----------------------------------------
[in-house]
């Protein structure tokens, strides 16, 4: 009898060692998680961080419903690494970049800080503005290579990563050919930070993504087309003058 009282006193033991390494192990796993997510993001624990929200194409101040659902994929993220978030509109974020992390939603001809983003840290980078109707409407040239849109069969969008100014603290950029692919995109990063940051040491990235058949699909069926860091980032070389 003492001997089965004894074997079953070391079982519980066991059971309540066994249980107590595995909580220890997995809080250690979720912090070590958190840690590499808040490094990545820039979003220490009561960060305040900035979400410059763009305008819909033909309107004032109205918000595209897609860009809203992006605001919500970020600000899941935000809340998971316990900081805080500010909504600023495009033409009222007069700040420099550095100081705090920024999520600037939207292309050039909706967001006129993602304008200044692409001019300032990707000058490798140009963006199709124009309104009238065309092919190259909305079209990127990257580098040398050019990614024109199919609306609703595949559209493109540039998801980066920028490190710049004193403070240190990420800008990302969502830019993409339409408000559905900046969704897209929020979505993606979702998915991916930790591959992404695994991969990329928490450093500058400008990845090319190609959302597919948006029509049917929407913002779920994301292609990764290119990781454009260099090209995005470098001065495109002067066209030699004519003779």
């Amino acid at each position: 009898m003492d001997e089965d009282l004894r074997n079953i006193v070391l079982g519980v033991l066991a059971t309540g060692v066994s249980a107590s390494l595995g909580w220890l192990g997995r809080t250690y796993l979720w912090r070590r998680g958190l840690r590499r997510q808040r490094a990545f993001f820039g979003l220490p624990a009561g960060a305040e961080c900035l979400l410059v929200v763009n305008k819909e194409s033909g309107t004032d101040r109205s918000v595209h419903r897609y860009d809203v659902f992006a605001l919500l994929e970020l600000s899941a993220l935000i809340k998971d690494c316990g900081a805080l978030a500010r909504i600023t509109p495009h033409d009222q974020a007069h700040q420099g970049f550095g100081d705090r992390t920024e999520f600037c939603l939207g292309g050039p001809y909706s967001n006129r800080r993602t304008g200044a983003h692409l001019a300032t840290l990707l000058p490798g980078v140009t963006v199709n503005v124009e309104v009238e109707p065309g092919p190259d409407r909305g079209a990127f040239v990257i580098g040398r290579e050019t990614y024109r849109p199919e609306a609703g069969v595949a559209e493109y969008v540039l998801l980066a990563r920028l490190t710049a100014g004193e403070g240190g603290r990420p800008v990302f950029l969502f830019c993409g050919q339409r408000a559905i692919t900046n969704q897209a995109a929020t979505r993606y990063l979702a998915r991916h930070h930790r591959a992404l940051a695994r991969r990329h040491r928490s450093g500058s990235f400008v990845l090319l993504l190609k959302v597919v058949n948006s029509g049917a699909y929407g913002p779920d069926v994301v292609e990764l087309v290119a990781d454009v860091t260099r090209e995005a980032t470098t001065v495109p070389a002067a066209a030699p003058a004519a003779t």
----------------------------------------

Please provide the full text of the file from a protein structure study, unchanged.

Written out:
[in-house]
């Protein structure tokens, strides 16, 4: 009898060692998680961080419903690494970049800080503005290579990563050919930070993504087309003058 009282006193033991390494192990796993997510993001624990929200194409101040659902994929993220978030509109974020992390939603001809983003840290980078109707409407040239849109069969969008100014603290950029692919995109990063940051040491990235058949699909069926860091980032070389 003492001997089965004894074997079953070391079982519980066991059971309540066994249980107590595995909580220890997995809080250690979720912090070590958190840690590499808040490094990545820039979003220490009561960060305040900035979400410059763009305008819909033909309107004032109205918000595209897609860009809203992006605001919500970020600000899941935000809340998971316990900081805080500010909504600023495009033409009222007069700040420099550095100081705090920024999520600037939207292309050039909706967001006129993602304008200044692409001019300032990707000058490798140009963006199709124009309104009238065309092919190259909305079209990127990257580098040398050019990614024109199919609306609703595949559209493109540039998801980066920028490190710049004193403070240190990420800008990302969502830019993409339409408000559905900046969704897209929020979505993606979702998915991916930790591959992404695994991969990329928490450093500058400008990845090319190609959302597919948006029509049917929407913002779920994301292609990764290119990781454009260099090209995005470098001065495109002067066209030699004519003779």
């Amino acid at each position: 009898m003492d001997e089965d009282l004894r074997n079953i006193v070391l079982g519980v033991l066991a059971t309540g060692v066994s249980a107590s390494l595995g909580w220890l192990g997995r809080t250690y796993l979720w912090r070590r998680g958190l840690r590499r997510q808040r490094a990545f993001f820039g979003l220490p624990a009561g960060a305040e961080c900035l979400l410059v929200v763009n305008k819909e194409s033909g309107t004032d101040r109205s918000v595209h419903r897609y860009d809203v659902f992006a605001l919500l994929e970020l600000s899941a993220l935000i809340k998971d690494c316990g900081a805080l978030a500010r909504i600023t509109p495009h033409d009222q974020a007069h700040q420099g970049f550095g100081d705090r992390t920024e999520f600037c939603l939207g292309g050039p001809y909706s967001n006129r800080r993602t304008g200044a983003h692409l001019a300032t840290l990707l000058p490798g980078v140009t963006v199709n503005v124009e309104v009238e109707p065309g092919p190259d409407r909305g079209a990127f040239v990257i580098g040398r290579e050019t990614y024109r849109p199919e609306a609703g069969v595949a559209e493109y969008v540039l998801l980066a990563r920028l490190t710049a100014g004193e403070g240190g603290r990420p800008v990302f950029l969502f830019c993409g050919q339409r408000a559905i692919t900046n969704q897209a995109a929020t979505r993606y990063l979702a998915r991916h930070h930790r591959a992404l940051a695994r991969r990329h040491r928490s450093g500058s990235f400008v990845l090319l993504l190609k959302v597919v058949n948006s029509g049917a699909y929407g913002p779920d069926v994301v292609e990764l087309v290119a990781d454009v860091t260099r090209e995005a980032t470098t001065v495109p070389a002067a066209a030699p003058a004519a003779t």